Climate change is impeding the human rights of a large group of people living in the Pacific, a recent report in Nature reveals.
The paper substantiates a submission to the International Court of Justice (ICJ) on the legal responsibility of countries to act on climate change.
Evidence gathered in Vanuatu supports a clarification on loss and damage finance which could activate powerful legal tools to hold polluters accountable.
Research Fellow at the Griffith University Climate Action Beacon, Dr Ross Westoby said the report explores how climate-induced loss and damage in the Pacific is already occurring and outlines what can be done in response.
“Our findings show loss and damage to fundamental human rights is already occurring, will worsen, and undermine the right to a life of dignity,” Dr Westoby said.
“Bringing a human rights lens to climate change is new and seeks to shift the focus and attention onto the individual experiences of those suffering its impacts.
“If we don’t share the burden of mitigation and adaptation, we must share responsibility for violating someone’s human rights.
“At the national level, human rights impact assessments can inform national and sectoral policy planning and budgeting, ensuring climate policies align with affected peoples’ needs and rights and that effective redress is established with transparency and accountability.
“The detailed findings on the nature of and the experiences of loss and damage should inform climate policy, guiding international and national activities on what should be funded and targeted for effective redress and adaptation.”
Researchers found the most severe loss and damage now undermining the rights of Ni-Vanuatu are related to the right to a healthy environment and the ability to own, use, develop and control lands.
Climate change also effects rights to property, communal assets, standard of living, and family and social cohesion.
Examples of climate-induced loss include:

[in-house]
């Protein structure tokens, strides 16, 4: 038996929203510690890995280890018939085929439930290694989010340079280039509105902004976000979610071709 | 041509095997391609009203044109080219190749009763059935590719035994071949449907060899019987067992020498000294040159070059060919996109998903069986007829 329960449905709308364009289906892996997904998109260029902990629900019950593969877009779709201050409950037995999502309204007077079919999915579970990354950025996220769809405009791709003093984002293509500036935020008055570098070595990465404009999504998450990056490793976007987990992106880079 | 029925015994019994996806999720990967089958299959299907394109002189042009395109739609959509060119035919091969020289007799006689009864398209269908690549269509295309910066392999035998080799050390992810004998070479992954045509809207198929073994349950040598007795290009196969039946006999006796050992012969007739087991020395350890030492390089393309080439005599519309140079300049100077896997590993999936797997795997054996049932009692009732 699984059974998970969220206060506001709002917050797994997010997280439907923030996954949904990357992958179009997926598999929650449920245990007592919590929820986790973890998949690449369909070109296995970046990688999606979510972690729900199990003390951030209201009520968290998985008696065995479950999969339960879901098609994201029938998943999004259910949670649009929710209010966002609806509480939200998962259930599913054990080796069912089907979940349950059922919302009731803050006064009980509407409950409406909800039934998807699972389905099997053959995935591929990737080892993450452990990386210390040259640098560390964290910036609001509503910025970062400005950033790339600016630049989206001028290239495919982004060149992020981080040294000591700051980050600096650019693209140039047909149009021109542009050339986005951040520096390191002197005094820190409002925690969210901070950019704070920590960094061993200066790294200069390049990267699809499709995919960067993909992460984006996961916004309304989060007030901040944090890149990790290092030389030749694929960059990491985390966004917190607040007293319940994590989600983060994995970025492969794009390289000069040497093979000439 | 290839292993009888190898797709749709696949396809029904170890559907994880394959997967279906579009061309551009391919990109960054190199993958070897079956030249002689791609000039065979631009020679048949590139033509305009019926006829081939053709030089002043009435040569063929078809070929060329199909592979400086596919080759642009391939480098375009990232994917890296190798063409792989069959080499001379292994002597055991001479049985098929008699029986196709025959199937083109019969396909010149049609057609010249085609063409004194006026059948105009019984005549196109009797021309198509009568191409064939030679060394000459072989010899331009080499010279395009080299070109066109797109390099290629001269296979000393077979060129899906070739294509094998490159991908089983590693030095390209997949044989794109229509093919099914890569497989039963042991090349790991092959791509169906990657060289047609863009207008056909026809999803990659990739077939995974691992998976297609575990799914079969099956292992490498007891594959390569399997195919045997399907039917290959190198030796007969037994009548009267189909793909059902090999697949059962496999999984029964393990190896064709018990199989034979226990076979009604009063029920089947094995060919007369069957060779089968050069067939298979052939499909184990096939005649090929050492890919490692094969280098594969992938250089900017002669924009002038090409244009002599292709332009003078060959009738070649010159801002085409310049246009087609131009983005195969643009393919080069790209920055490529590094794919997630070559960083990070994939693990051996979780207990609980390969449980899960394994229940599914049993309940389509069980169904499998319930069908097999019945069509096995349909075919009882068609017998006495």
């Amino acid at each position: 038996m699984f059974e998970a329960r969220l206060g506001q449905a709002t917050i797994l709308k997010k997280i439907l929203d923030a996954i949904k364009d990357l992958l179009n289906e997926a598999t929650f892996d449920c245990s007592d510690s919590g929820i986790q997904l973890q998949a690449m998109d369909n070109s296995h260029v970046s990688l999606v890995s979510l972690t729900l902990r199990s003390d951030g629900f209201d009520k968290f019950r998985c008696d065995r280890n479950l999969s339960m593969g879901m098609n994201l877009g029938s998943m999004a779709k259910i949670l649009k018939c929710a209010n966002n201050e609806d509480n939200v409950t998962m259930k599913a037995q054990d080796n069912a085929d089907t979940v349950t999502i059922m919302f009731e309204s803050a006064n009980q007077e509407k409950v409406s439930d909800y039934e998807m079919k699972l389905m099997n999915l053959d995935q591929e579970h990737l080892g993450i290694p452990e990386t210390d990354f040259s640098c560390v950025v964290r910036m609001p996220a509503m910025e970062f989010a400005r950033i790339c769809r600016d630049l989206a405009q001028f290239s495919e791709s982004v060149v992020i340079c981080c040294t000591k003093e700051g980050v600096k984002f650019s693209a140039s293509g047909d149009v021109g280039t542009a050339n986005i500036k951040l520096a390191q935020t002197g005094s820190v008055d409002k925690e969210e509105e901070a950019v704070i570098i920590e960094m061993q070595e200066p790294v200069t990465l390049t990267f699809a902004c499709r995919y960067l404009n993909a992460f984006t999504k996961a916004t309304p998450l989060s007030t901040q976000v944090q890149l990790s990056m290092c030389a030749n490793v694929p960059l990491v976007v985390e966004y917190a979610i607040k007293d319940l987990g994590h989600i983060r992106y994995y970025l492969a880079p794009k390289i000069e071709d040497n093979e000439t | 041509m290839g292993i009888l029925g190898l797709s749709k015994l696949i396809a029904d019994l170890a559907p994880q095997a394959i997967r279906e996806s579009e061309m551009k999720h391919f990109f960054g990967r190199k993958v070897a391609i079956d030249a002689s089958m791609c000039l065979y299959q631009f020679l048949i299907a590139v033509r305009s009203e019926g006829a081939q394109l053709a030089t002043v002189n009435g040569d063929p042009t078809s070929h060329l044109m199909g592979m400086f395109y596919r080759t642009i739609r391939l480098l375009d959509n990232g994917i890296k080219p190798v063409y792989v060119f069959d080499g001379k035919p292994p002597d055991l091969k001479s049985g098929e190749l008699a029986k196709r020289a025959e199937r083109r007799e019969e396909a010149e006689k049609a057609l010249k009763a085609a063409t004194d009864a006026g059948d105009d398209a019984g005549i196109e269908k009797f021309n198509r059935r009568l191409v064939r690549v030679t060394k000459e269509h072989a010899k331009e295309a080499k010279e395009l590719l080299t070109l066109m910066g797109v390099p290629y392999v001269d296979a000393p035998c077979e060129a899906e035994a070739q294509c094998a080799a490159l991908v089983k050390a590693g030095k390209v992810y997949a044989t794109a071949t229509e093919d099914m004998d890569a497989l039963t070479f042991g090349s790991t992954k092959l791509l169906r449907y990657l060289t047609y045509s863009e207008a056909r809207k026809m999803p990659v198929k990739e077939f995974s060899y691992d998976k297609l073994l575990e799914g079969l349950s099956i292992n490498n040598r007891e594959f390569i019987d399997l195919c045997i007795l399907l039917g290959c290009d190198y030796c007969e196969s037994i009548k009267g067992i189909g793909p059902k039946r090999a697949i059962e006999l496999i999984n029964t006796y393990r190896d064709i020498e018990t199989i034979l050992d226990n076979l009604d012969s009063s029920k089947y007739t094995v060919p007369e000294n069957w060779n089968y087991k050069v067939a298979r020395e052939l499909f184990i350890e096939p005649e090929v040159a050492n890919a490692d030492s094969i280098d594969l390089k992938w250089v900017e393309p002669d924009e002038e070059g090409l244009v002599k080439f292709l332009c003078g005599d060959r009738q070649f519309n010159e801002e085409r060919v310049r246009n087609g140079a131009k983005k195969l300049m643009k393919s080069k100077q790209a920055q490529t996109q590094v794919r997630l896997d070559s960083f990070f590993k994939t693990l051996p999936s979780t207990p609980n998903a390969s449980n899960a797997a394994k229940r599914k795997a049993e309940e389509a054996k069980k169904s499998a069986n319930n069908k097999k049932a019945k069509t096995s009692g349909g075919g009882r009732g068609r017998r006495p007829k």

- Loss of traditional medicines that impact people’s identity, health, human life, and well-being
- Loss of infrastructure and precious cultural heritage such as gravesites due to flooding of low-lying areas, which also causes salinisation of freshwater tables and impinges on potable water
- Reef degradation, increased coral bleaching and outbreaks of crown-of-thorns starfish are a result of increased ocean temperatures and ocean acidification, which cascades into diminishing fishing resources and marine wildlife losses
- Loss of identity and loss of traditional and cultural food sources is a result of the cascading effects of climate change affecting people’s diet, and human health
“An example and symbol of the cascading effects of climate change on human rights is the destruction of the yam,” Dr Westoby said.
“The yam is a traditional root crop and staple food widely used in Vanuatu and elsewhere in the Pacific Islands region and is the primary commodity of value for exchange.
“Rituals, rites, and customs of the yam are the main social fabric that binds kinship groups, tribes, communities, and society.”
Recommended approaches for addressing climate change impacts on human rights with the active participation of those most affected include:
- Investment in education to improve recovery capacity and resilience and empower people to act and understand their rights
- Recording and safeguarding Indigenous knowledge for future generations
- Promoting cultural continuation to ensure the transmission of meanings, values, and historical traditions through generations
- Building resilience through post-disaster planning to restore infrastructure and societal systems
- Preservation of socio-ecological systems which underpin culture, community, well-being, and identity